This past Saturday, I had the amazing opportunity to speak at TEDxMcGill 2010. Much like the now-famous TED talks, this event was organized around an afternoon of 10-18 minute talks delving into “ideas worth spreading.”
In my talk, I discussed what spoons, cancer cells, Ancient Roman roads, and online social networks all share in common: their structure tells us a lot about their function. Pulling together a number of my lab’s research topics, I showed how we can make surprisingly good predictions about how cells, societies, and economies will behave even when we have relatively little knowledge about how they work. Knowing only the composition (the parts that compose a system) and the structure (the way those parts are connected), we can learn a lot about a complex system.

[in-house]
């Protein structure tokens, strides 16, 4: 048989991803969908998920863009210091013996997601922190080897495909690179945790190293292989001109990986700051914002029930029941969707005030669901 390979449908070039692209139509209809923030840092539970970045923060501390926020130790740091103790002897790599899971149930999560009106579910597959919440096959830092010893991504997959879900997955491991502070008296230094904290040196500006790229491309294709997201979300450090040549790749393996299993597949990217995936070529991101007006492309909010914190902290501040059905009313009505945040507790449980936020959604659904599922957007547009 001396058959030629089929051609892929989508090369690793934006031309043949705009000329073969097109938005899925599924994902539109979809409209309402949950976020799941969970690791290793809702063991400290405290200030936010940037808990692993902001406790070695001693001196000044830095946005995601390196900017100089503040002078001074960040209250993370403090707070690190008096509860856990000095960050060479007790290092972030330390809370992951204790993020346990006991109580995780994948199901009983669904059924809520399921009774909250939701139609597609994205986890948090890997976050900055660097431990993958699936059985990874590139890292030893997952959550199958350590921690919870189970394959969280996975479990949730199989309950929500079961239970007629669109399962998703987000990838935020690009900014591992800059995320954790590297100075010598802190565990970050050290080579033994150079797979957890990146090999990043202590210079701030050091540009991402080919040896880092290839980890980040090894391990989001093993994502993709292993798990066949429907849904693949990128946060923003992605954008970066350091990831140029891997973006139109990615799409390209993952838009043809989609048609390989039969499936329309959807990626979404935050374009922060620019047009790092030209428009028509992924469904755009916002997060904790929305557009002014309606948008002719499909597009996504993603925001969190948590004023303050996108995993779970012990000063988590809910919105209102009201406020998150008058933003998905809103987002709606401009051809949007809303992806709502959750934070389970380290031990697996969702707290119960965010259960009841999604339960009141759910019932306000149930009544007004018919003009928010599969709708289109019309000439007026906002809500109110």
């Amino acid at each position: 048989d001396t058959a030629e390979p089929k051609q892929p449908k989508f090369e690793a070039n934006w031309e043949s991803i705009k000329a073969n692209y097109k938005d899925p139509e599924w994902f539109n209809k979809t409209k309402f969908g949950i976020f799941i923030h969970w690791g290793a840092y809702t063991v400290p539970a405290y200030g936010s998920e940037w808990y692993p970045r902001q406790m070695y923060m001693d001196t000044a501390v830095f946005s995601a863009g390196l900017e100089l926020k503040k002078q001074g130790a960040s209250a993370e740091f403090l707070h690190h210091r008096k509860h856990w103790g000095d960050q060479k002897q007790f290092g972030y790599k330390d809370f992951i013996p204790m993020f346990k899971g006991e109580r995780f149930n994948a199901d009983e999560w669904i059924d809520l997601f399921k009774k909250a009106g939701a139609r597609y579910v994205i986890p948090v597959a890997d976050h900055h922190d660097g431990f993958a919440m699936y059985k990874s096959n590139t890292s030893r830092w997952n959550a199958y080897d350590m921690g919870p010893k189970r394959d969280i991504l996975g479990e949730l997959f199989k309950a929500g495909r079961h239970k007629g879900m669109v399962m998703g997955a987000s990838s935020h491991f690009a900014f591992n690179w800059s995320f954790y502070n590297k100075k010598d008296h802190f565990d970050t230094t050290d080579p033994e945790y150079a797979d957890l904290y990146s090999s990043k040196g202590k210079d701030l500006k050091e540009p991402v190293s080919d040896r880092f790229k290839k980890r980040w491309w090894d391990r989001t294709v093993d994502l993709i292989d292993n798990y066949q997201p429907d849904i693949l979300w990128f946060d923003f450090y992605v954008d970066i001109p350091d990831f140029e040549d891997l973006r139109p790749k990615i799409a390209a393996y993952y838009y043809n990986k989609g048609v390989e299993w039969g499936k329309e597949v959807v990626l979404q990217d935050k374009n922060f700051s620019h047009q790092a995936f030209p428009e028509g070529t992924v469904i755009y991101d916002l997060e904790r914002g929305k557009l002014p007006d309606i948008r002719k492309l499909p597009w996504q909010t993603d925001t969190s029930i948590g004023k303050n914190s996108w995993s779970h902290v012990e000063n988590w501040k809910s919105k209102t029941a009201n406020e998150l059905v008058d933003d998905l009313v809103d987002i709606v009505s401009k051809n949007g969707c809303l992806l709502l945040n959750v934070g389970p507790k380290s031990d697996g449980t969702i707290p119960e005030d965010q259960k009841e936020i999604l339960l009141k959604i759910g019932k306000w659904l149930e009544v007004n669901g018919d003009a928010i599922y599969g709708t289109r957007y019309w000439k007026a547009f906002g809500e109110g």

On Saturday, I discussed how, using only structure, we can predict the effect of drugs on cancer cells (via biochemical network structure), discover many of the political, economic, and cultural entities that operated within the Ancient Roman Empire (via road structure), and learn how people form relationships (via online social network structure).
For those of you who weren’t able to attend or watch the event online, videos should be up soon. Keep checking back as I’ll post a link to my talk once it’s up.
Update: You can now watch the talk online.